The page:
stair turrets which incorporate splayed gun embrasures at first floor level.
To the north west the main building is backed by a rectangular courtyard
bounded by a stone built curtain wall topped with brick coping. This enclosing
wall was largely rebuilt, after being allowed to fall into disrepair, during
the 17th century, and is now around 1m thick and c.4m high. Running along the
inside of the curtain wall are the brick foundations of now ruined, narrow
lean-to buildings, also dating to the 17th century, which were originally used
for storage. In the north western corner is a sallyport, with a later inserted
oven beside it. The castle's well is situated within the north western quarter
of the courtyard.
The castle buildings are entered by way of a centrally positioned,
four-storeyed gatehouse in the north western side of the curtain wall. This
has a central, round-headed gateway, above which is an inserted, late 18th
century clock, leading into a wide entrance passage. Flanking the gateway on
its inner side are two tall, rectangular corner towers. Gun embrasures pierce
the walls of the gatehouse and provide further protection for the entrance.
The gatehouse was remodelled during the early 1650's, and heightened in brick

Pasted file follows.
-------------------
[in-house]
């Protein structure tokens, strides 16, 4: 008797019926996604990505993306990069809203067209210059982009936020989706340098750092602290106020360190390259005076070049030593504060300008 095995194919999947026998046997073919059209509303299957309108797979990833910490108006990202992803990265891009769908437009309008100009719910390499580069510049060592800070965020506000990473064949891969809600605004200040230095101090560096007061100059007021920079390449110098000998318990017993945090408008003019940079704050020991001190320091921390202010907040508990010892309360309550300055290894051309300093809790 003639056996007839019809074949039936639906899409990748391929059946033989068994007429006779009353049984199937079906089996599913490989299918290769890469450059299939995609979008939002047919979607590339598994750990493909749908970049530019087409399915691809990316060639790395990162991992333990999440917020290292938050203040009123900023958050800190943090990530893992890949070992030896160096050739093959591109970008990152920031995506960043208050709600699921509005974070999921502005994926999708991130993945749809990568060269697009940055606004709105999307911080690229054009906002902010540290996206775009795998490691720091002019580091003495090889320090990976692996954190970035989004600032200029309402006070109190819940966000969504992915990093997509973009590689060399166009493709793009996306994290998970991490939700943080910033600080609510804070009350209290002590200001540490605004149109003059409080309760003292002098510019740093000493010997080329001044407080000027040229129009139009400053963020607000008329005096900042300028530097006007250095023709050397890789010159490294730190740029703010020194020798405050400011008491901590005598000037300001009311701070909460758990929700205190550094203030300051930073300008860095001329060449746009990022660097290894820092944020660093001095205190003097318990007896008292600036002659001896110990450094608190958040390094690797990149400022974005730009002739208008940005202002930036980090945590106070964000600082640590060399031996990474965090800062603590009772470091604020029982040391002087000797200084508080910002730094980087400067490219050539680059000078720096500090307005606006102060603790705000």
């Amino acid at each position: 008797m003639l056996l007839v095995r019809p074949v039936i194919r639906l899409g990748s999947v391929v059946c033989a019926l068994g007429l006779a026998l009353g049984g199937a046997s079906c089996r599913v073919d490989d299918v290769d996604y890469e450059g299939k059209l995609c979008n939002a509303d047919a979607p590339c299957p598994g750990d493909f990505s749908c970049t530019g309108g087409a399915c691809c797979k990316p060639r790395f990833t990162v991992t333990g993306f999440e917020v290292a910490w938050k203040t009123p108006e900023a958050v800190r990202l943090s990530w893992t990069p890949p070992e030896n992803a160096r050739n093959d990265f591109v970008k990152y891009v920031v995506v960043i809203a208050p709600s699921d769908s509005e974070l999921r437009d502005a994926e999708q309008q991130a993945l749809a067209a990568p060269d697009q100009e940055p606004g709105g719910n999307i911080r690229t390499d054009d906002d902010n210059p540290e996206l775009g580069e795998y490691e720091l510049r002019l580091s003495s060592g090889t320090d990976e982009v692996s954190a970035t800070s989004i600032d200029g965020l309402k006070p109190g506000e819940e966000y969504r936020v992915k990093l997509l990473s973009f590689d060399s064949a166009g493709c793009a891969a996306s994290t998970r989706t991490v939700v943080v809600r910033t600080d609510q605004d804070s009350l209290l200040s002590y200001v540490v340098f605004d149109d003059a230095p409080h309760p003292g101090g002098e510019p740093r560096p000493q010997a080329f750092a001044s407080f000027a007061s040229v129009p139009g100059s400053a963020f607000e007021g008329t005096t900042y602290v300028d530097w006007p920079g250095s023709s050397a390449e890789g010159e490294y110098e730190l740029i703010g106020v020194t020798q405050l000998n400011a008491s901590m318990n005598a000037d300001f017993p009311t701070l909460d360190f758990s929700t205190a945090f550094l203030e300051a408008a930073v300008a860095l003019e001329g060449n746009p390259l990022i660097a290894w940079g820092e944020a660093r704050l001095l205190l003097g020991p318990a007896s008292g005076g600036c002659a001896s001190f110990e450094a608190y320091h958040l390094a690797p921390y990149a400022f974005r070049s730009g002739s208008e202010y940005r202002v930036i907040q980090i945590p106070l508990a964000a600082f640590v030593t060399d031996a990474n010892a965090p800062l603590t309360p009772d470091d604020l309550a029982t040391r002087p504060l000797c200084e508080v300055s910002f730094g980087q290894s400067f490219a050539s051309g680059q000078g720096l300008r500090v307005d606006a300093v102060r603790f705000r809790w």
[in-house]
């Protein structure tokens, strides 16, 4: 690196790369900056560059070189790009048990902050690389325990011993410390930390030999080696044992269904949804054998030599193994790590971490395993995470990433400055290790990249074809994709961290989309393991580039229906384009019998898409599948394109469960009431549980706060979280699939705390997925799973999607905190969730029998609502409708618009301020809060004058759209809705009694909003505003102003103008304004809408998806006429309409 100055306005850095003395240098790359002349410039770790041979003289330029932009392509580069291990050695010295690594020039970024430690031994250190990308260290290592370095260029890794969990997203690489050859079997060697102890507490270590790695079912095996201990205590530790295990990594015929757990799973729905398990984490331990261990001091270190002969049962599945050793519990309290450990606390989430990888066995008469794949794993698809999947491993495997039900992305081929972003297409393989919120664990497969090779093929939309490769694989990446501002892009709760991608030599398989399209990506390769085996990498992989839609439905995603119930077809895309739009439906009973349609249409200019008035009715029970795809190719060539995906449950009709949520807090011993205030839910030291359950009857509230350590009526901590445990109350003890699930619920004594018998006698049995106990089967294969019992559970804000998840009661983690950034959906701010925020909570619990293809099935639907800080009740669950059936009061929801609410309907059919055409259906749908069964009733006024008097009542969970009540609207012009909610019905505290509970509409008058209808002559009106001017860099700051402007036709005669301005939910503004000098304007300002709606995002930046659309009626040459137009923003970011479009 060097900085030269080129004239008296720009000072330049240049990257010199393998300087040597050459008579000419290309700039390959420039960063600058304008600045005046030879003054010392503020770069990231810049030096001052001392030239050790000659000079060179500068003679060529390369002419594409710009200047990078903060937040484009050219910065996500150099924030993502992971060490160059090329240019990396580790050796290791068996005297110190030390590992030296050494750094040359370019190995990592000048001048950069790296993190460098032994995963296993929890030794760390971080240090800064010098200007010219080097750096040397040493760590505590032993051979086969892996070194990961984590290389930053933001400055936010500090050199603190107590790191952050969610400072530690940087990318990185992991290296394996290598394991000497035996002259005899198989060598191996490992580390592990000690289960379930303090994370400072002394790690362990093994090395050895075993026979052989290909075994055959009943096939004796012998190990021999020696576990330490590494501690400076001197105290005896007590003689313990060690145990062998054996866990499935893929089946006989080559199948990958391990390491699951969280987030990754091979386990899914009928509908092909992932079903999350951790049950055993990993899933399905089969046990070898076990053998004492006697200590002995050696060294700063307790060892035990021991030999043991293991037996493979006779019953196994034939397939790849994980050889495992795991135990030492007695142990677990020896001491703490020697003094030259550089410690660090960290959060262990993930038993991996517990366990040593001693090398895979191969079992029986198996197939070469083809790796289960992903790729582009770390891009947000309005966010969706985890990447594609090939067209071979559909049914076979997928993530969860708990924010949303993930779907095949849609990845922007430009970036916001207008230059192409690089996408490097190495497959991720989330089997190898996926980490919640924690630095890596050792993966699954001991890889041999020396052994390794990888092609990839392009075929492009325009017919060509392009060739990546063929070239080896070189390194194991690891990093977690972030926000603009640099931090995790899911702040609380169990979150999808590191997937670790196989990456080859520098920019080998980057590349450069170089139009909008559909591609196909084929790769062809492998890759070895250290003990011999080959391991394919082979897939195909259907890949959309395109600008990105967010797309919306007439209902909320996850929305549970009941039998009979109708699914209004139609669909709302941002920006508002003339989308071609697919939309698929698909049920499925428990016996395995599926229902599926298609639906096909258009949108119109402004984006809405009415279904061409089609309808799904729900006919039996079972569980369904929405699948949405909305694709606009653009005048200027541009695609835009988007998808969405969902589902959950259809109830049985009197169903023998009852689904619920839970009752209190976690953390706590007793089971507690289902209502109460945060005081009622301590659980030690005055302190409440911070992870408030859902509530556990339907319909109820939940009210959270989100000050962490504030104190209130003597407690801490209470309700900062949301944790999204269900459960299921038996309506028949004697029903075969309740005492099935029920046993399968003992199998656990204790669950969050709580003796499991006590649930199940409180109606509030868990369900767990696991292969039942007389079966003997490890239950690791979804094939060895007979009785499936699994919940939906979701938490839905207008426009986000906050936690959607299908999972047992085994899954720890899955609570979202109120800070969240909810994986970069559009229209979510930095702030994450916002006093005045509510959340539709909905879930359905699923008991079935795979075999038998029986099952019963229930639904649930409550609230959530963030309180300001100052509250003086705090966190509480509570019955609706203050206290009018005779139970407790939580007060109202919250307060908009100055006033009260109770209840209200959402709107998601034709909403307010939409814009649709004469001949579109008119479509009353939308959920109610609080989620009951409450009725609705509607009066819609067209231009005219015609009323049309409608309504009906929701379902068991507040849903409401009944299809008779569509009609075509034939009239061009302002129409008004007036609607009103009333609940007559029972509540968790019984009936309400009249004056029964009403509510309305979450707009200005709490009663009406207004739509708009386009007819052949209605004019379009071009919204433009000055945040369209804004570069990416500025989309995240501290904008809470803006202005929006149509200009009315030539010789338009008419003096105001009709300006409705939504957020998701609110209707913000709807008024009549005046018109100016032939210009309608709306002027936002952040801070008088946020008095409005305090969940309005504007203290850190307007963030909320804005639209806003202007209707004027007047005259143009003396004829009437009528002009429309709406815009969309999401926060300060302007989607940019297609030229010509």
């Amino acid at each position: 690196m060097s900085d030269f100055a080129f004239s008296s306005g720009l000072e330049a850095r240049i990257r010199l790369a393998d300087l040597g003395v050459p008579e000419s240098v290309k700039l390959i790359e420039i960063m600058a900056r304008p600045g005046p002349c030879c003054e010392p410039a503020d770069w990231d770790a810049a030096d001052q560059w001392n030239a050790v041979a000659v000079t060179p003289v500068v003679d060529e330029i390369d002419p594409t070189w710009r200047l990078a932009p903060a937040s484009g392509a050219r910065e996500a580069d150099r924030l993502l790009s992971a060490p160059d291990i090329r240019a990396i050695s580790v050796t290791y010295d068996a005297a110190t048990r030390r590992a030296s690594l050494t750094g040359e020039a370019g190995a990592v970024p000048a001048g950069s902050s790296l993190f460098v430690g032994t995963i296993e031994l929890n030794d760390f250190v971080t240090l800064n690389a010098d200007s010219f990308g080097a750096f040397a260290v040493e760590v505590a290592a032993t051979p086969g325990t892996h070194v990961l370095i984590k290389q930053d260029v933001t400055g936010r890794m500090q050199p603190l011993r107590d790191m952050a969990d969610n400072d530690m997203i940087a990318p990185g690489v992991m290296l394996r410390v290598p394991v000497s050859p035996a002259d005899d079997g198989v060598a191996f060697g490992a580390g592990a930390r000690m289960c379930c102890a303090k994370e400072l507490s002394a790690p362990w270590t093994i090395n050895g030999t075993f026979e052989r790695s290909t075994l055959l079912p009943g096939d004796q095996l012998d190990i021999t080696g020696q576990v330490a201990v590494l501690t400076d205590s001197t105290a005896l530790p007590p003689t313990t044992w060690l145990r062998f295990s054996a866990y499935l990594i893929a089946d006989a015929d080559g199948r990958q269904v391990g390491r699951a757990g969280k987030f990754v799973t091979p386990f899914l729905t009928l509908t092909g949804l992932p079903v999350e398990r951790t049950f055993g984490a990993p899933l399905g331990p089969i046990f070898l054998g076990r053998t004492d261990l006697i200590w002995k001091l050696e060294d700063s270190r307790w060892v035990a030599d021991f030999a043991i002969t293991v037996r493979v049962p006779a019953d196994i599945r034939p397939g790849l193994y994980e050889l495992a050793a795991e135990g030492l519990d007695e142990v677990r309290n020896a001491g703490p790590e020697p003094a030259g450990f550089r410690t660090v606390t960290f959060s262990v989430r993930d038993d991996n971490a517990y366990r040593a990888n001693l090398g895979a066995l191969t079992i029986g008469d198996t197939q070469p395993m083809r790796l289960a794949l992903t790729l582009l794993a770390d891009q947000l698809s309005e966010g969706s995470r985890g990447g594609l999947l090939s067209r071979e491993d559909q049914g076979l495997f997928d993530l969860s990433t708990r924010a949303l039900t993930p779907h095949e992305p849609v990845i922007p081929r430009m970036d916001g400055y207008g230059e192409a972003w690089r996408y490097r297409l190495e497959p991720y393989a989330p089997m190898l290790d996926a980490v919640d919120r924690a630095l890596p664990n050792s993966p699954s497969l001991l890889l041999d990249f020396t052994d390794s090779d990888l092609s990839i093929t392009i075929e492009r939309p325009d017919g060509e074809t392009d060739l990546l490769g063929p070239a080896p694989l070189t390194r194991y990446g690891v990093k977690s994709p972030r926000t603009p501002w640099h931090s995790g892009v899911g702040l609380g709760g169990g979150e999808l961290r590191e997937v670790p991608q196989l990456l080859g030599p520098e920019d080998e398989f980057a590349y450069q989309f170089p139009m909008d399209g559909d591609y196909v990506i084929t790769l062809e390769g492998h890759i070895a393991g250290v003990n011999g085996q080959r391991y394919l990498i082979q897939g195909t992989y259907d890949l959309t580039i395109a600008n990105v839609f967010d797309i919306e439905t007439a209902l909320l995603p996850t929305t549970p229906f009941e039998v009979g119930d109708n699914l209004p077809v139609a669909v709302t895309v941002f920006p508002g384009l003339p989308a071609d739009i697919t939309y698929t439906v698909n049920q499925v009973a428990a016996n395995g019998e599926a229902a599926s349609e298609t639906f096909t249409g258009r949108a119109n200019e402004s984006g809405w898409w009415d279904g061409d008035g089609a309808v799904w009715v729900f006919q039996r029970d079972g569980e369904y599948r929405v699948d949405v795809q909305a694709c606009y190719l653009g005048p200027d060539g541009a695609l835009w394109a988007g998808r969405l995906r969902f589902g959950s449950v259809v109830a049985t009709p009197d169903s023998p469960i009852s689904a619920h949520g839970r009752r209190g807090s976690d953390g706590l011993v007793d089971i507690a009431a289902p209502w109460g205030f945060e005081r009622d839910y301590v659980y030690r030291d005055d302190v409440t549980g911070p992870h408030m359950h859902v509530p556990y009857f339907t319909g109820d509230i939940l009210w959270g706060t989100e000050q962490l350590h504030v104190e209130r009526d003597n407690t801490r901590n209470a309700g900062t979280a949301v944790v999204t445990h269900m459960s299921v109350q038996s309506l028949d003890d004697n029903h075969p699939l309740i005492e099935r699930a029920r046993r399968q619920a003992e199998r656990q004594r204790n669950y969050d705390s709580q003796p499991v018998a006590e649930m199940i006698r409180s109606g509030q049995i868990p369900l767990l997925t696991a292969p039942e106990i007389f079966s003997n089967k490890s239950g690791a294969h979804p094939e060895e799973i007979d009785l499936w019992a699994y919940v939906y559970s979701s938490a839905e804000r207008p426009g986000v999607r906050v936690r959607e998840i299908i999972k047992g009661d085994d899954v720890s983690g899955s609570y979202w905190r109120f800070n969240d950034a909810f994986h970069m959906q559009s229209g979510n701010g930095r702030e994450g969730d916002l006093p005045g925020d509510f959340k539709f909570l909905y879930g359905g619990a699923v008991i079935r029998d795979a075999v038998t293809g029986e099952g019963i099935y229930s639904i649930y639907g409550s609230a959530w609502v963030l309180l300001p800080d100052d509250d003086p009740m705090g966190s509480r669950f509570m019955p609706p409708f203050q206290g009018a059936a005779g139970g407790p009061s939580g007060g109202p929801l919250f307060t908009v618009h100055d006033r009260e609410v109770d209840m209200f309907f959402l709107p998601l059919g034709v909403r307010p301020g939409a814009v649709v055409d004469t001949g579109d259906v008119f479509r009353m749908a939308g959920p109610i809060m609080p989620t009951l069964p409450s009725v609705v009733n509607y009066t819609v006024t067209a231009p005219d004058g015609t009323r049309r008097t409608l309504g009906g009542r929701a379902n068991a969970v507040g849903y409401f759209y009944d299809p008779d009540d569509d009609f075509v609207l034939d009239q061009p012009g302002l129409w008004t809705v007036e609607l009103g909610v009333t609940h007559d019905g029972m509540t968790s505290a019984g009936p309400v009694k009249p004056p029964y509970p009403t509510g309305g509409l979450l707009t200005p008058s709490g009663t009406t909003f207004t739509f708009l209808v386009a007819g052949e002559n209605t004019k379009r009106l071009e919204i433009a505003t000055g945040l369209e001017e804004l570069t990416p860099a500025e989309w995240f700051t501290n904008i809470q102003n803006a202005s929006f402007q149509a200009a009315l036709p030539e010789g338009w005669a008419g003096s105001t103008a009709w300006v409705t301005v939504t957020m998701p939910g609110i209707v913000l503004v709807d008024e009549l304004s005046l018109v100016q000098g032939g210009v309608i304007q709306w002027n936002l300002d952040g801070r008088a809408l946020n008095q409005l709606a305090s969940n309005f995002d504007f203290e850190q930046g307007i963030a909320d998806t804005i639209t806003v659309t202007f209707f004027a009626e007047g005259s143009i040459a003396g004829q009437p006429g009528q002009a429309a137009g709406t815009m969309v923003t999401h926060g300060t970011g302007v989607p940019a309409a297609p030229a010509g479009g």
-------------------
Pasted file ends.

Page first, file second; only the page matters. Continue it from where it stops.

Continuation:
after a fire caused substantial damage in 1653. It is now capped by an early
19th century wooden bellcote and modern flagpole. The castle is enclosed on
the landward side by a substantial dry ditch, originally 9.8m wide and 5.5m
deep, which has become partially infilled over the years. This was originally
spanned by a drawbridge, although this no longer survives.
By 1588, the year of the Spanish Armada, the castle's garrison included six
gunners and a master gunner, and in 1603 it is recorded as housing 19 heavy
guns. The castle did not see action until June 1667 when, during the Second
Dutch War, an enemy navy squadron under de Ruyter launched a successful
surprise attack on the Thames and Medway defences. The squadron broke through
the chain boom-defence which had been positioned across the river between Hoo
Ness and Gillingham and threatened Chatham dockyard. Much English shipping was
destroyed before a hastily organised defence at Upnor stalled the Dutch
attack. This episode provoked a radical revision of south eastern coastal
defences and the building of new forts along the Medway. These reduced the
strategic importance of the by now old fashioned castle and in 1668 it was
converted into a magazine and naval storage depot. The depot buildings
gradually extended into the area to the north east of the monument which is
still used by the Ministry of Defence, disturbing and overlying earlier gun
emplacements associated with the castle. The earthwork remains of these are
thought to be represented within the monument by a broad bank around 14m wide
running parallel with the river from the ground immediately to the north east
of the castle towards the adjoining naval depot to the north east.